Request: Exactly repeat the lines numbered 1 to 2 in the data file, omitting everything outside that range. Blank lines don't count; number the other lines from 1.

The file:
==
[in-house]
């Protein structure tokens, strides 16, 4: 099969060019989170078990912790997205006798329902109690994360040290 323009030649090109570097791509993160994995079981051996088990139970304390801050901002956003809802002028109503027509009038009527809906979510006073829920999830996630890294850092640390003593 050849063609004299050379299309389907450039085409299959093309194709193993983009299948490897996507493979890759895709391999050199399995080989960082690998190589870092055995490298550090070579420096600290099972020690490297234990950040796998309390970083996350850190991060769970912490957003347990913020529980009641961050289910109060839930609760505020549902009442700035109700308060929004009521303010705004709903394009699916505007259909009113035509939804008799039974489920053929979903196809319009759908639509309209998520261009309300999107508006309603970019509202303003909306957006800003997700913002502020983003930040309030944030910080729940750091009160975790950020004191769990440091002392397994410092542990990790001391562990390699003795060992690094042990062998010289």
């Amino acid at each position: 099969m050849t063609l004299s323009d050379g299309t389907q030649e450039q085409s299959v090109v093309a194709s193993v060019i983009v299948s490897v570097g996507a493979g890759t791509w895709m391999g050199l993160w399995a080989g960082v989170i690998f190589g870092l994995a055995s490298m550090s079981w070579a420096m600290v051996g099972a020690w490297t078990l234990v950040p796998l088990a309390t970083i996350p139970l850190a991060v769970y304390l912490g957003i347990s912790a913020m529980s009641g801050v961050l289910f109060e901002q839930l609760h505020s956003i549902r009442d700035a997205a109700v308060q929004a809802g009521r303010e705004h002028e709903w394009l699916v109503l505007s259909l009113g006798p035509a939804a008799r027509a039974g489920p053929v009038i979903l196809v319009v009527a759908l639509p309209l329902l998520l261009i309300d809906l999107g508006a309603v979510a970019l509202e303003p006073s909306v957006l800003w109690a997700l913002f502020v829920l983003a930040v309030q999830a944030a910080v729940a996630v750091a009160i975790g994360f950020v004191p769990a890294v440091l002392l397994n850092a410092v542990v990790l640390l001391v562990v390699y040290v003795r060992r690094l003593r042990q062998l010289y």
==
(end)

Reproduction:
[in-house]
């Protein structure tokens, strides 16, 4: 099969060019989170078990912790997205006798329902109690994360040290 323009030649090109570097791509993160994995079981051996088990139970304390801050901002956003809802002028109503027509009038009527809906979510006073829920999830996630890294850092640390003593 050849063609004299050379299309389907450039085409299959093309194709193993983009299948490897996507493979890759895709391999050199399995080989960082690998190589870092055995490298550090070579420096600290099972020690490297234990950040796998309390970083996350850190991060769970912490957003347990913020529980009641961050289910109060839930609760505020549902009442700035109700308060929004009521303010705004709903394009699916505007259909009113035509939804008799039974489920053929979903196809319009759908639509309209998520261009309300999107508006309603970019509202303003909306957006800003997700913002502020983003930040309030944030910080729940750091009160975790950020004191769990440091002392397994410092542990990790001391562990390699003795060992690094042990062998010289």